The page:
Appeals, advocacy likely after guilty verdict in killing of Lt. Richard Collins III

richard and dawn colliins
Richard Collins, Jr. and wife Dawn thank Prince George’s County State’s Attorney Aisha Braveboy after Sean Urbanski was convicted of first-degree murder in the death of their son, Richard Collins III. (WTOP/Neal Augenstein)

Lawyers for Sean Urbanski had no comment as they left the courtroom, after it took a Prince George’s County jury only two hours to convict their client of first-degree murder in the death of Richard Collins III.

Urbanski, 24, will face up to life in prison with no chance of parole when he’s sentenced on April 16, 2020, by Prince George’s County Circuit Court Judge Lawrence Hill, who presided over the jury trial.

In the hallway after the jury announced its verdict Wednesday afternoon, defense attorneys William Brennan and John McKenna declined to characterize Urbanski’s reaction to the verdict or their own.

However, based on the judge’s rulings before and during trial, it’s likely Urbanski’s lawyers will file an appeal after the sentencing.

In the months before trial, Hill declined a defense request to have the state murder count tried separately from the state charge of hate crime resulting in death.

The Maryland hate count, which carries a maximum sentence of 20 years, can only be considered by the jury after convicting a defendant of murder or manslaughter.

On Tuesday, after prosecutors and the defense rested their case, Hill threw out the hate-crime charge, saying prosecutors had failed to show Urbanski, who is white, stabbed Collins specifically because Collins was black.

Even though the judge dismissed the hate count, in an appeal the defense could argue jurors hearing prosecutors talking about “the poison” of hate and racism may have caused jurors to focus on motive instead of the intent required for a first-degree murder conviction.

According to the Maryland criminal code, first-degree murder is “a deliberate, premeditated and willful killing.”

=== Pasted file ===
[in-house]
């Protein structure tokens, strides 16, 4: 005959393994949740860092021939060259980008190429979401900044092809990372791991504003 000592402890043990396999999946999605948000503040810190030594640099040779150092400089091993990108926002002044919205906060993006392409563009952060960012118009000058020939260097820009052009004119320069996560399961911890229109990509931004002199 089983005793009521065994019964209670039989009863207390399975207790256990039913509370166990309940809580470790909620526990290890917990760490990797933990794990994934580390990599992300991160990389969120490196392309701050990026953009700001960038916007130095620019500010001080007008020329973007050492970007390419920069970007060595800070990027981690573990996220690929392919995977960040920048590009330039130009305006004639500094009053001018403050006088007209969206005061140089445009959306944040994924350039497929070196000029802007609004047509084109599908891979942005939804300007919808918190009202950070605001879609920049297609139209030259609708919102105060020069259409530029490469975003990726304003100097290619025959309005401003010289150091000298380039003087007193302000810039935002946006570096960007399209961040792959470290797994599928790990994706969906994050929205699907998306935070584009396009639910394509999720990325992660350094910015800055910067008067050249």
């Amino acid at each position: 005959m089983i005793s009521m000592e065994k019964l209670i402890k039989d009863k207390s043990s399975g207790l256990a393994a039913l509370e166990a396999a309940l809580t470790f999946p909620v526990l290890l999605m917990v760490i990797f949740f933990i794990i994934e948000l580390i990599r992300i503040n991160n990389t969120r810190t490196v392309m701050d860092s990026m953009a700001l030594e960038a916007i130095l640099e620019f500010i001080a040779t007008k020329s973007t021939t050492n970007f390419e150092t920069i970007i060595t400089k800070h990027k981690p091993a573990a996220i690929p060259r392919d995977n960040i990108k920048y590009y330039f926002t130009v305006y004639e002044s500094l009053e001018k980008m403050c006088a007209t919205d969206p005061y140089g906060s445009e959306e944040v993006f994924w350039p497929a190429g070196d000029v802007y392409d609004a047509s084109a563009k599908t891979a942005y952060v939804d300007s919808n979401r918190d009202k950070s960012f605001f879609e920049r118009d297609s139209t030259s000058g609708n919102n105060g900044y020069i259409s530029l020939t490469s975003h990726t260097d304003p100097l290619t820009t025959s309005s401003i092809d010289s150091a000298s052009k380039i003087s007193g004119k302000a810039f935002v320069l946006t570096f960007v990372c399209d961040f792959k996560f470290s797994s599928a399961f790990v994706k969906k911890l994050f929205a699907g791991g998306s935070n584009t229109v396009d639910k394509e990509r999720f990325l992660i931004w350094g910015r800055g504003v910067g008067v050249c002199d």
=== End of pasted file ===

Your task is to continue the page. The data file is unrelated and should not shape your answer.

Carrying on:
While jurors are allowed to consider possible motives in their deliberations, prosecutors don’t need to prove why a murder was committed.

Brennan and McKenna could argue if the murder case had been prosecuted separately, their argument that Urbanski was so drunk he was unable to form the intent needed for first-degree murder would not have been influenced by testimony and a prosecution narrative about hate and racism.

Prince George’s County prosecutors Jonathon Church and Jason Abbott had showed jurors 12 racist memes recovered from Urbanski’s phone.

However, since jurors have not been questioned about how they reached their decision, it’s unclear whether racism played a role in their deliberations. Church and Abbott told jurors that Urbanski walking toward Collins with an already-unfolded knife proved premeditation.

Appearing with Collins’ parents, Richard and Dawn, in a post-verdict news conference, county state’s attorney Aisha Braveboy maintained Urbanski’s motivation was hate and intolerance: “We understand, and we know that Lt. Collins was targeted because he was black.”

Braveboy said prosecutors would seek a sentence of life in prison with no chance of parole.

Braveboy and Collins’ parents said they would work in Annapolis to change the state’s current hate crime law: “To make it clear that anyone committing an offense, whether it’s the only reason, or one of many reasons that someone commits a crime against another.”

Richard Collins Jr. said his family was “very pleased with the results,” and will be actively involved in trying to tweak the law.

“We are looking forward to the journey ahead, because this is only the beginning,” Richard Collins Jr. said.

Neal Augenstein

Neal Augenstein has been a general assignment reporter with WTOP since 1997. He says he looks forward to coming to work every day, even though that means waking up at 3:30 a.m.

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